The 500 FD is also fully mechanical, which is how I like my lenses. I marry my lenses, I date camera bodies. I'm thinking the a7II is a one-night stand. IBIS in the SL would have meant the Sony would already have been sold.
    Doug Herr http://www.wildlightphoto.com
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    Re: Two different views on the Leica SL

    I would have loved the SL to have IBIS for video purposes. I think I remember someone from Leica saying that having a moving sensor would/could negatively impact the sharpness of still photos that didn't need it, so they decided against it. I can't remember where I heard that though. I would imagine & hope as the technology improves there will be ways to lock the sensor down when not being used for IS, solving that problem. I think it will become standard on cameras in the next year or two. I think the reason the Panasonic gh4 didn't have it was because the technology wasn't there yet when it was introduced. I'm sure the gh5 will have it. It will be interesting to see if the next model T has it and if that design looks more like the SL, as opposed to the current T.
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    Re: Two different views on the Leica SL

    Quote Originally Posted by Godfrey View Post
    "Cloudy all morning, light sun this afternoon" here in Santa Clara, California is the forecast. It's still dark out, and 41°F (chilly) at present. By 9, it'll probably be up into the 48-50°F range ... Hmm, what lens should I carry for this morning's walk? Maybe the 19mm and 90mm, just to mix it up a little.

    Whether there'll be any decent photography depends on me more than the weather, I suspect. If it were raining, I'd put the SL zoom on. :-)

    G
    Godfrey,

    you finally need the 1.0 Nocti - ideal for all light and all weather :-)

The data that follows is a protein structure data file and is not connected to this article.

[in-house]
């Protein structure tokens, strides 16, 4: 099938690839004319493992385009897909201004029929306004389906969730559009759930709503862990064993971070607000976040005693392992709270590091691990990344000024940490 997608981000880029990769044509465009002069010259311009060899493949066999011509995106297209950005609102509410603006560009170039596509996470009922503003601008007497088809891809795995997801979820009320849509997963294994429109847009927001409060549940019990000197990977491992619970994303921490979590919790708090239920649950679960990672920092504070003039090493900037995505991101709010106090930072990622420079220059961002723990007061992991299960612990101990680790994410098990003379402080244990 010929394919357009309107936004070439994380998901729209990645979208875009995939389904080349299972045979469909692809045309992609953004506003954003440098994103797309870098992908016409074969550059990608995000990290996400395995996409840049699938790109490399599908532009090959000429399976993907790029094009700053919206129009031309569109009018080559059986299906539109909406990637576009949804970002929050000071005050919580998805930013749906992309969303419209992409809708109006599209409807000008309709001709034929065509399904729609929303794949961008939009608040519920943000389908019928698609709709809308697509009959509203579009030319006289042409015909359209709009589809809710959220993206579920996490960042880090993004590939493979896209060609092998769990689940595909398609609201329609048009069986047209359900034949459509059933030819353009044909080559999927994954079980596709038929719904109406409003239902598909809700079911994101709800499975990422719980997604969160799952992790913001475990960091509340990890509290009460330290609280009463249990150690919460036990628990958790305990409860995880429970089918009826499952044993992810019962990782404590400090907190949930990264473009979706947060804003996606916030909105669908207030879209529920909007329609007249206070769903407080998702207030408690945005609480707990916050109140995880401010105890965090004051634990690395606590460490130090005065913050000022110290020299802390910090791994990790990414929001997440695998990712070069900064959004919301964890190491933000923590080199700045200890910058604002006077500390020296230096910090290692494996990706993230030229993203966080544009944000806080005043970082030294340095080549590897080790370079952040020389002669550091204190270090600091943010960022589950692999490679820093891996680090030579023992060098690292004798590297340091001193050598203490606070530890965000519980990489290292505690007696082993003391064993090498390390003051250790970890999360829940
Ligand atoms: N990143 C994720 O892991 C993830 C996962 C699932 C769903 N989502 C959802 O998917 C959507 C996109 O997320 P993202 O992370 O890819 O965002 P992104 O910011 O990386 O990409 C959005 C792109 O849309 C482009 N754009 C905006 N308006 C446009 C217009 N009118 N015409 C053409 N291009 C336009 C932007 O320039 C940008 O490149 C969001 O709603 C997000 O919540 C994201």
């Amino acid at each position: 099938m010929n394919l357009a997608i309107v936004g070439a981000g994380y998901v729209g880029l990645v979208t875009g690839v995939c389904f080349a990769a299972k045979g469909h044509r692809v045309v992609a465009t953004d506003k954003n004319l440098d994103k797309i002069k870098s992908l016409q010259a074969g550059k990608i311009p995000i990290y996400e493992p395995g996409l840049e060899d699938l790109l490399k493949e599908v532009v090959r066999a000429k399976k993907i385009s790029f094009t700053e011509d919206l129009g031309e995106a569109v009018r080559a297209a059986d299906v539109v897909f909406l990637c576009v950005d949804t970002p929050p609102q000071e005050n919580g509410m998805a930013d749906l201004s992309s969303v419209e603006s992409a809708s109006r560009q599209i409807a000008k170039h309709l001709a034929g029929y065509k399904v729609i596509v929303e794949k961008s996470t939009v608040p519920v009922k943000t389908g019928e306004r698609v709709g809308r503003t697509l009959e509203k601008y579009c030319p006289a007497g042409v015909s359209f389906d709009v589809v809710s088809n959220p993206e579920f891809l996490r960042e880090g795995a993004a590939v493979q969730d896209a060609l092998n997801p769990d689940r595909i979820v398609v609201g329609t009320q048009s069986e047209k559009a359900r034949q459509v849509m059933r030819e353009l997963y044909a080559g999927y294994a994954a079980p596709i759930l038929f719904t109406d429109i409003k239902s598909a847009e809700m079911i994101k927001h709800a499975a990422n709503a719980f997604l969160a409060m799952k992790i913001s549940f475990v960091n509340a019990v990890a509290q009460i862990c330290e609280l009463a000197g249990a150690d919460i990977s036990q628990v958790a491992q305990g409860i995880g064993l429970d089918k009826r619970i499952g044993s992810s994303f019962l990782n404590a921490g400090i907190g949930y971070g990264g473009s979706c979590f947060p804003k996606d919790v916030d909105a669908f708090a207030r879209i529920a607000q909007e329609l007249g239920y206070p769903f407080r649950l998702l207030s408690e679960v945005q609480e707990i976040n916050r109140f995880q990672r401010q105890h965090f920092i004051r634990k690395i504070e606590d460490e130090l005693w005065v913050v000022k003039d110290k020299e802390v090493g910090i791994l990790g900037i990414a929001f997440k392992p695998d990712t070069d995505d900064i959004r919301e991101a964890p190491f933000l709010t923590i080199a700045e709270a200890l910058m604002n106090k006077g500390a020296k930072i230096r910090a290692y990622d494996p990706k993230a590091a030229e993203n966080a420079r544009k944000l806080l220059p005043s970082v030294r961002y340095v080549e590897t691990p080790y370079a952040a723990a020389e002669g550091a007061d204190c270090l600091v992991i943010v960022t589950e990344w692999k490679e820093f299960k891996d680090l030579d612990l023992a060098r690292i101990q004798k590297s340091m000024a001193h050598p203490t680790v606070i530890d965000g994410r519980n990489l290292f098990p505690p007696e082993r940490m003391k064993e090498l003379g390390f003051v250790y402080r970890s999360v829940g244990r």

Looking forward to come to San Jose again, not sure when this will happen! But at least then we could try out our lens arsenals :-))

    Enjoy and all the best

    Peter

    - - - Updated - - -

    Quote Originally Posted by doug View Post
    Wrong question. I don't have any OIS lenses nor is it likely I can afford an OIS 500mm lens. The Canon FD 500mm f/4.5 L is an excellent lens, about US$1200, and is stabilized when used with an IBIS camera. IBIS also means my 280mm f/4 APO-Telyt-R, 100mm APO-Macro-Elmarit-R and 60mm Macro-Elmarit-R are stabilized.

    The 500 FD is also fully mechanical, which is how I like my lenses. I marry my lenses, I date camera bodies. I'm thinking the a7II is a one-night stand. IBIS in the SL would have meant the Sony would already have been sold.
    This is the real advantage of IBIS stabilization.

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    Re: Two different views on the Leica SL

    Quote Originally Posted by ptomsu View Post
    Godfrey,

    you finally need the 1.0 Nocti - ideal for all light and all weather :-)

    Looking forward to come to San Jose again, not sure when this will happen! But at least then we could try out our lens arsenals :-))

    Enjoy and all the best.

    ...
    LOL! No no ... No Nocti for me, at least not in the foreseeable future. The Summilux-R 50mm f/1.4 is fast enough, and a lovely lens in its own right. :-)

    I had my eye on a very nice Noctilux-M 50/1.0 for a bit, but decided that I didn't want/need it enough. I bought the Super-Elmar-R 15mm f/3.5 instead.

    G

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    Re: Two different views on the Leica SL

    Quote Originally Posted by doug View Post
    The only conclusive answer to the weight/camera shake question would be to eliminate all other variables like particular shutter designs, grip surfaces, morning/evening muscle fatigue, differing tripod mount designs, etc., but a couple of empirical data points stick in my mind: I was able to hand-hold a heavy Leicaflex SL at shutter speeds 1 stop slower than the lightweight Leica R4s with comparable results, and the a7r's shutter shake problem is reduced by adding the vertical grip.
    Indeed, any experiment would need to be carefully controlled; I'm a bit surprised that it never seems to have been done. Haven't we moved from 'expert opinion based' to 'evidence based' practice in many fields?

    BTW, I checked the weights of several cameras:

    Leicaflex, SL, SL2 770g

    R3 780g

    R4 etc 620g

    SL (601) 850g

    S2 1410g

    M (240) 720g

    EVF for M 30g

    (All weights are rounded).
    Sláinte

    Robert.